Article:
Facebook on Wednesday said it will help people see if they liked or followed posts considered part of a Russian effort to meddle with last year’s US election.
A software tool to be released by the end of this year will allow users to see whether they engaged with Facebook pages or Instagram accounts linked to the Internet Research Agency between January 2015 and the August before last year’s presidential election.
The agency is seen as a Russian resource for spreading propaganda online.
“It is important that people understand how foreign actors tried to sow division and mistrust using Facebook before and after the 2016 US election,” the leading online social network said in a blog post.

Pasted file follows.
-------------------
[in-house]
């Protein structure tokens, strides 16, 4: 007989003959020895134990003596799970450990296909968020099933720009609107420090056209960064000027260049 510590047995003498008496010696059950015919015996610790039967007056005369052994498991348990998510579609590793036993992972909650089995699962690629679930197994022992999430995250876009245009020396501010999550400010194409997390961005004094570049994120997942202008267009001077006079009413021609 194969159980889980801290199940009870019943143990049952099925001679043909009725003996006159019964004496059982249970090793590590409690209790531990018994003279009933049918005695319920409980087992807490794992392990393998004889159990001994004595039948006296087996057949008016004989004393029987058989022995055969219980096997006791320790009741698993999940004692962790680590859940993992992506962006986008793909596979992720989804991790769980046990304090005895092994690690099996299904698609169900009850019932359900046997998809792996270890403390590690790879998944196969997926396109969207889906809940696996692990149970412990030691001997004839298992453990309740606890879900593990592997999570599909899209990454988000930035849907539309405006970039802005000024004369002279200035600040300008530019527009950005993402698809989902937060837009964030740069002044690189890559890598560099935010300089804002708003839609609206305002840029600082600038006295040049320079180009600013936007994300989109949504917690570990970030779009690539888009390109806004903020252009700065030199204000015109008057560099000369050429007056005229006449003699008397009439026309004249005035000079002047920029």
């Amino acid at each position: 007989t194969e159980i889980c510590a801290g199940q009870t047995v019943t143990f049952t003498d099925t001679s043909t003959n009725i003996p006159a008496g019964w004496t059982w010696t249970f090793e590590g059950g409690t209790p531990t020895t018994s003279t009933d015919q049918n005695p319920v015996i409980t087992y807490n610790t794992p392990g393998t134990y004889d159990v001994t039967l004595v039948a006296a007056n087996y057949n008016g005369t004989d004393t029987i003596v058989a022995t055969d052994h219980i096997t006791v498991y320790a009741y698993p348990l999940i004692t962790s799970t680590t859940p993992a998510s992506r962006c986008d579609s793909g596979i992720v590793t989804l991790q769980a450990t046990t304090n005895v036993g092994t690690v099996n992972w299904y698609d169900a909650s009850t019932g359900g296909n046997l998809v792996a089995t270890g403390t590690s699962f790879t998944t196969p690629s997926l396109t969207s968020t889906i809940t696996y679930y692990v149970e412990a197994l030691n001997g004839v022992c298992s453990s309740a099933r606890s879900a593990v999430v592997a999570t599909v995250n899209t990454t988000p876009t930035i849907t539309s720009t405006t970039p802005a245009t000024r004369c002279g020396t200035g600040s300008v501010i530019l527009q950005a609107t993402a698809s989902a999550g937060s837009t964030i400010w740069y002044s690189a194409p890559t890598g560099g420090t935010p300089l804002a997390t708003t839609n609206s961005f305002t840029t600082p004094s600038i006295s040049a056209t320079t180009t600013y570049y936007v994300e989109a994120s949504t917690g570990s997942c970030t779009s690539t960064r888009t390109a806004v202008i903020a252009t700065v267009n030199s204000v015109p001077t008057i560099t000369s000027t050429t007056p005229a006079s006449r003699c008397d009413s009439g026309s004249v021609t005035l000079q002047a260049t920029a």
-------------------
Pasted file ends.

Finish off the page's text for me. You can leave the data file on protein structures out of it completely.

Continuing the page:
Creation of the new tool comes in the face of Congressional pressure on Facebook and other internet giants to let users know if they were exposed to Russian propaganda prior to the election.
Google, Facebook and other tech firms joined global news organizations earlier this month in an initiative aimed at identifying “trustworthy” news sources, in the latest effort to combat online misinformation.
Microsoft and Twitter also agreed to participate in the “Trust Project” with some 75 news organizations to tag news stories which meet standards for ethics and transparency.
Google, Twitter and Facebook have come under fire for allowing the spread of bogus news -- some of which was directed by Russia -- ahead of the 2016 US election and in other countries.